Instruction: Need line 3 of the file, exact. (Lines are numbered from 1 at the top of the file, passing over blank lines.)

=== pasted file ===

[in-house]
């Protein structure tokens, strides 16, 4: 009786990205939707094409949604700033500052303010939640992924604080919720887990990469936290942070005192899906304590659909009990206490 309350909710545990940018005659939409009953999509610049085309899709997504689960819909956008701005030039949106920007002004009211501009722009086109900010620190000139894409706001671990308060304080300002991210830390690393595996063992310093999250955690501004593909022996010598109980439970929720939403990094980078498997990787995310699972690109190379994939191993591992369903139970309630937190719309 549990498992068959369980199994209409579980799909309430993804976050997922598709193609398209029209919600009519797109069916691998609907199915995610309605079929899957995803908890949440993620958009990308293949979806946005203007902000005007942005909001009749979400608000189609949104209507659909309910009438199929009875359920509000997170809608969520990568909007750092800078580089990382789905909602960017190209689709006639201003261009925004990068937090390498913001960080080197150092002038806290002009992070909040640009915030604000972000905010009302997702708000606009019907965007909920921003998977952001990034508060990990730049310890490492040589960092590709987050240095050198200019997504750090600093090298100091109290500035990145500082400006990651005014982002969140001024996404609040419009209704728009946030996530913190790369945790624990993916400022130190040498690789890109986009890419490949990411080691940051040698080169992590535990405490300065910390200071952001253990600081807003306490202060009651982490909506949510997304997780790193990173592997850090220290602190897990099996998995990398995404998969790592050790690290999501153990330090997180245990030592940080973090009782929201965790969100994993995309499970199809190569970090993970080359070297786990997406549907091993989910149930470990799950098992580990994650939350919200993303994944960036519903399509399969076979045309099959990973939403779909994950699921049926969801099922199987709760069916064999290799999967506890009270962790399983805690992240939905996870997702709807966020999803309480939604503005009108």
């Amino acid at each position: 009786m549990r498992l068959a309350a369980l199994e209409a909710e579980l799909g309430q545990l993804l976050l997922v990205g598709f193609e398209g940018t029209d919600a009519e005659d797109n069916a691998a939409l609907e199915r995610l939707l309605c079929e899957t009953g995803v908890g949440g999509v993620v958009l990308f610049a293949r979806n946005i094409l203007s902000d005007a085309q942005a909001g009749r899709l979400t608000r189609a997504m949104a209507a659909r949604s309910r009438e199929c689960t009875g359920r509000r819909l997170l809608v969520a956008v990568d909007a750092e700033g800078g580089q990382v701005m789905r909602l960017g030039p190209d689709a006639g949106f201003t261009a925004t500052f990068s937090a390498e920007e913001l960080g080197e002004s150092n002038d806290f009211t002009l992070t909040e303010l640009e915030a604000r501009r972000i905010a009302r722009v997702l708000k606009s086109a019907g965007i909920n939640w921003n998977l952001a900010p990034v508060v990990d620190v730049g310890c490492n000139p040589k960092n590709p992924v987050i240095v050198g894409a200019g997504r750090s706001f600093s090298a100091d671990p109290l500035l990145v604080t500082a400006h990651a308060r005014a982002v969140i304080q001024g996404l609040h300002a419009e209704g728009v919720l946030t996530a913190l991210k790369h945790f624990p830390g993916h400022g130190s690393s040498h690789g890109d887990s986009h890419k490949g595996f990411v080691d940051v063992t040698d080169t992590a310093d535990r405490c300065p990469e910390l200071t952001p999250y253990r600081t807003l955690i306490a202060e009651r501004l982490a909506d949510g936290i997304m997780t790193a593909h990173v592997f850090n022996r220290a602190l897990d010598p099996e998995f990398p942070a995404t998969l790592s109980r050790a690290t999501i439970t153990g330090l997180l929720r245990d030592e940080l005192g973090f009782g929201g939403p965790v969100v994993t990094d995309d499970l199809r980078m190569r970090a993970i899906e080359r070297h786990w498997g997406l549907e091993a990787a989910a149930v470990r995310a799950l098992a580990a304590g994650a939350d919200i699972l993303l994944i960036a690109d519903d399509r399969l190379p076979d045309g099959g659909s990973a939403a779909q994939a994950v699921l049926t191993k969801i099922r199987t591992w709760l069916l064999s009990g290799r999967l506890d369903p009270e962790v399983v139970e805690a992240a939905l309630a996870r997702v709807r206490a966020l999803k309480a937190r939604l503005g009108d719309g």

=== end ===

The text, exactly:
């Amino acid at each position: 009786m549990r498992l068959a309350a369980l199994e209409a909710e579980l799909g309430q545990l993804l976050l997922v990205g598709f193609e398209g940018t029209d919600a009519e005659d797109n069916a691998a939409l609907e199915r995610l939707l309605c079929e899957t009953g995803v908890g949440g999509v993620v958009l990308f610049a293949r979806n946005i094409l203007s902000d005007a085309q942005a909001g009749r899709l979400t608000r189609a997504m949104a209507a659909r949604s309910r009438e199929c689960t009875g359920r509000r819909l997170l809608v969520a956008v990568d909007a750092e700033g800078g580089q990382v701005m789905r909602l960017g030039p190209d689709a006639g949106f201003t261009a925004t500052f990068s937090a390498e920007e913001l960080g080197e002004s150092n002038d806290f009211t002009l992070t909040e303010l640009e915030a604000r501009r972000i905010a009302r722009v997702l708000k606009s086109a019907g965007i909920n939640w921003n998977l952001a900010p990034v508060v990990d620190v730049g310890c490492n000139p040589k960092n590709p992924v987050i240095v050198g894409a200019g997504r750090s706001f600093s090298a100091d671990p109290l500035l990145v604080t500082a400006h990651a308060r005014a982002v969140i304080q001024g996404l609040h300002a419009e209704g728009v919720l946030t996530a913190l991210k790369h945790f624990p830390g993916h400022g130190s690393s040498h690789g890109d887990s986009h890419k490949g595996f990411v080691d940051v063992t040698d080169t992590a310093d535990r405490c300065p990469e910390l200071t952001p999250y253990r600081t807003l955690i306490a202060e009651r501004l982490a909506d949510g936290i997304m997780t790193a593909h990173v592997f850090n022996r220290a602190l897990d010598p099996e998995f990398p942070a995404t998969l790592s109980r050790a690290t999501i439970t153990g330090l997180l929720r245990d030592e940080l005192g973090f009782g929201g939403p965790v969100v994993t990094d995309d499970l199809r980078m190569r970090a993970i899906e080359r070297h786990w498997g997406l549907e091993a990787a989910a149930v470990r995310a799950l098992a580990a304590g994650a939350d919200i699972l993303l994944i960036a690109d519903d399509r399969l190379p076979d045309g099959g659909s990973a939403a779909q994939a994950v699921l049926t191993k969801i099922r199987t591992w709760l069916l064999s009990g290799r999967l506890d369903p009270e962790v399983v139970e805690a992240a939905l309630a996870r997702v709807r206490a966020l999803k309480a937190r939604l503005g009108d719309g």